Michael Fridjhon: SA wine needs to be less patronising towards consumers

By , 18 January 2023



When we talk about winespeak we generally mean the arcane language which is intended to describe the flavour of fermented grape juice – or at least make it sound attractive enough to encourage the punters to buy it. In that sense there are always at least two (slightly contradictory) intentions at work. The first is supposed to have a degree of objectivity to it: you don’t – or at least you shouldn’t – use a word like “citrus” if there isn’t a discernible lemony/limey/tangerine/grapefruit note. The second is shamelessly commercial: you want to make the wine sound attractive enough to encourage purchase. Words like “green” or “herbal” are used sparingly; “vegetal” is out; “forest floor” beats “fungal” just as “ample tannins” sounds way more attractive than “chewy and clumsy”.

The winespeak shared by industry professionals is obviously blunter – though even here there’s a preferred terminology: “unresolved tannins” is the more polite way of saying “clunky and over-extracted”. Most winemakers will tell you that they’re not precious about the wine they’re asking you to comment on, but that’s a little like the parents who ask the teacher to explain why their child isn’t doing well at school: “stupid and lazy” is not the answer that will make for an easy ongoing relationship.

A great deal has been written about the winespeak intended to add value for wine buyers. I obviously have quite strong views on the subject. I structure the notes I write for Wine Wizard so that they are helpful to consumers who are seeking a sense of what to expect from a particular bottle. At the same time, I am also trying to communicate with readers who may have a more technical interest – like producers and wine geeks. So I choose descriptors which I hope will convey more about the quality and nature of the fruit at harvest, and its level of phenolic ripeness. I try to include something about the wine’s potential, its freshness (or not) and how it was made. This is partly the value of commenting on the appearance – though if the fruit and aromatic notes are precise enough, an astute reader could easily guess the likely evolution of the wine.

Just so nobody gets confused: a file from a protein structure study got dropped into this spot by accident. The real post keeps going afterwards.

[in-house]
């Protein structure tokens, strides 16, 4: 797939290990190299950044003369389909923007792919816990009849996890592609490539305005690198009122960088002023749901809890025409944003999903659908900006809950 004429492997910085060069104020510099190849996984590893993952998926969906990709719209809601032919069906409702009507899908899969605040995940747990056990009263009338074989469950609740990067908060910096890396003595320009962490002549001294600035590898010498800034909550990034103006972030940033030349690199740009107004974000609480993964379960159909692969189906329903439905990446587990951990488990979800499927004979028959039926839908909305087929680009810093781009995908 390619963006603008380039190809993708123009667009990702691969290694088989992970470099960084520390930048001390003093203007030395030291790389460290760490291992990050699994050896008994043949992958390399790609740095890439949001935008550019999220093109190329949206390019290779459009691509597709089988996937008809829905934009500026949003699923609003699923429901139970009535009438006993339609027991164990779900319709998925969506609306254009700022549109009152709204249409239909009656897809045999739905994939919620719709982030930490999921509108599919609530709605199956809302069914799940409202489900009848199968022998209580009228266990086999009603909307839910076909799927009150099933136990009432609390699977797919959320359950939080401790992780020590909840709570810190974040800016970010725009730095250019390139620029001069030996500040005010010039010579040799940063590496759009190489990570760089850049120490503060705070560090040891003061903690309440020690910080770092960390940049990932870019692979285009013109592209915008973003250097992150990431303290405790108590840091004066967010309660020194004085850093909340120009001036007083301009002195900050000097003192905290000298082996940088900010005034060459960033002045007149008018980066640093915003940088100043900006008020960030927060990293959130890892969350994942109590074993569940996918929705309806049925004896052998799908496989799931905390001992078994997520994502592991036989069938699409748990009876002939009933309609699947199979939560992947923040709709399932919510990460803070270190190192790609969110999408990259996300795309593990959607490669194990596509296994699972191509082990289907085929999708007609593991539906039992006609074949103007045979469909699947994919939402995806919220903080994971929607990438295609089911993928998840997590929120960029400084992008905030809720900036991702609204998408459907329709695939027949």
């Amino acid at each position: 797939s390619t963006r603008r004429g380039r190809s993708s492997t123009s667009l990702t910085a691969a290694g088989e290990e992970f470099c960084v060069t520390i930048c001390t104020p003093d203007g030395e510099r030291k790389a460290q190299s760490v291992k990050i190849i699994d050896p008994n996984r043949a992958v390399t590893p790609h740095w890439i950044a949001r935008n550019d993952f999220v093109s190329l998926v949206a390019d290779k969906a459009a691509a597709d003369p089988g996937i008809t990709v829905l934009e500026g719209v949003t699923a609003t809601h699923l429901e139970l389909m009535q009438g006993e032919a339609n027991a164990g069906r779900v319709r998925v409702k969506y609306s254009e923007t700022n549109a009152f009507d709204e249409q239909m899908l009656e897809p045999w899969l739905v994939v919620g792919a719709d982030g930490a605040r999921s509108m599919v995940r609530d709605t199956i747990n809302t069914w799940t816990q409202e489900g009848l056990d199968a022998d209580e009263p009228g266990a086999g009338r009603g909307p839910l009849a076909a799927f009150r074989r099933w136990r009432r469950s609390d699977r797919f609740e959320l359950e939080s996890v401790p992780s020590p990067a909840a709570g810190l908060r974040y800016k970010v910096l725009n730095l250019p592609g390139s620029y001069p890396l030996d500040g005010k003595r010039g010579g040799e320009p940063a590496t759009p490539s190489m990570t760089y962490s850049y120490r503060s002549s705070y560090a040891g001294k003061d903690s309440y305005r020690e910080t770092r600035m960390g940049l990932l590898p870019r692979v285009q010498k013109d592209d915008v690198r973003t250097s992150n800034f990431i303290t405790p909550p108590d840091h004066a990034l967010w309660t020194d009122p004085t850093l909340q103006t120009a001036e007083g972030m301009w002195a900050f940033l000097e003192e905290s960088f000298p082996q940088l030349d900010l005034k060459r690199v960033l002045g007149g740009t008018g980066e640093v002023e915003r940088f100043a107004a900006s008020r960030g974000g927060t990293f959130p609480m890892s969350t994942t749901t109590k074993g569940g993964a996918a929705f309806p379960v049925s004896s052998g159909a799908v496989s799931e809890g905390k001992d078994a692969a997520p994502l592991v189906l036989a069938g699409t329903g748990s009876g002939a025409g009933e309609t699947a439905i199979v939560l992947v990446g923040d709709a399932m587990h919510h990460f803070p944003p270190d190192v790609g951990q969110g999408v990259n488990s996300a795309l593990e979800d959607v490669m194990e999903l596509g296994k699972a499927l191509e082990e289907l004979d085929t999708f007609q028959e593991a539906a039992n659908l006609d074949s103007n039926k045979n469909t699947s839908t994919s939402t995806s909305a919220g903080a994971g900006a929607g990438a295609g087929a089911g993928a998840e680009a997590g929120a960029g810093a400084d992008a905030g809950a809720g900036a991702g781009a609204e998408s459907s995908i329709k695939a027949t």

But there is also another kind of winespeak, verbal not written, and which exists to bridge the gap between the producer as vendor, and the consumer as customer. It is, in other words, about a vernacular that builds trust, and which makes possible a two-way communication. Here there are issues, the most obvious of which is that often producers don’t seem to think that they should be listening as well as speaking. This is obviously something of a generalisation – but it’s useful as a metaphor if we are to understand why our wines are not penetrating the domestic market as effectively as they might.

Thirty years after the Australians revolutionised the way wine was sold – by putting marketing into the equation ahead of production – we still see countless examples of winespeak based on “this is what we do and what we make” and very little of “how would you like your wine to be?”

WineX 2022.

In places where producers (or their proxies, their reps and those who work for the winery) engage directly with consumers the conversation is still about “this is what nature gave us”. As a result, for example, when winemakers and Cape-based sales staff descend on WineX, the dialogue is frequently determined by assumptions which involve a lot of “talking at/down” and very little “talking with”.